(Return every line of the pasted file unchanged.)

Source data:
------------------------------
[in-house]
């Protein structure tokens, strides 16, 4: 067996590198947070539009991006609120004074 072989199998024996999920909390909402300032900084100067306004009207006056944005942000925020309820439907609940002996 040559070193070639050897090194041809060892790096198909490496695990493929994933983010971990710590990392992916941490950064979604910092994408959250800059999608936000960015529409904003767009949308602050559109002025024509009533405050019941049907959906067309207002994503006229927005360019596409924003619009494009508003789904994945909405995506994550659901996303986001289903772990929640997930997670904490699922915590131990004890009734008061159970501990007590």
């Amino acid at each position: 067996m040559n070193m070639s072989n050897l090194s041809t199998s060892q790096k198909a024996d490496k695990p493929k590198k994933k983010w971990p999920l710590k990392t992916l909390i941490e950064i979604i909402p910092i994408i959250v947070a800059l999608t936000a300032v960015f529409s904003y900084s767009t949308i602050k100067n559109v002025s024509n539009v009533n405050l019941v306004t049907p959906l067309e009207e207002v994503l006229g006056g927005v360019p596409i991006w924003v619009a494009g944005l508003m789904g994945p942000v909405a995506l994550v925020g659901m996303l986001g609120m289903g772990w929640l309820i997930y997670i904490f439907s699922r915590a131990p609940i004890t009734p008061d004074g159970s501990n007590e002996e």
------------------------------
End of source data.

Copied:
[in-house]
């Protein structure tokens, strides 16, 4: 067996590198947070539009991006609120004074 072989199998024996999920909390909402300032900084100067306004009207006056944005942000925020309820439907609940002996 040559070193070639050897090194041809060892790096198909490496695990493929994933983010971990710590990392992916941490950064979604910092994408959250800059999608936000960015529409904003767009949308602050559109002025024509009533405050019941049907959906067309207002994503006229927005360019596409924003619009494009508003789904994945909405995506994550659901996303986001289903772990929640997930997670904490699922915590131990004890009734008061159970501990007590």
């Amino acid at each position: 067996m040559n070193m070639s072989n050897l090194s041809t199998s060892q790096k198909a024996d490496k695990p493929k590198k994933k983010w971990p999920l710590k990392t992916l909390i941490e950064i979604i909402p910092i994408i959250v947070a800059l999608t936000a300032v960015f529409s904003y900084s767009t949308i602050k100067n559109v002025s024509n539009v009533n405050l019941v306004t049907p959906l067309e009207e207002v994503l006229g006056g927005v360019p596409i991006w924003v619009a494009g944005l508003m789904g994945p942000v909405a995506l994550v925020g659901m996303l986001g609120m289903g772990w929640l309820i997930y997670i904490f439907s699922r915590a131990p609940i004890t009734p008061d004074g159970s501990n007590e002996e």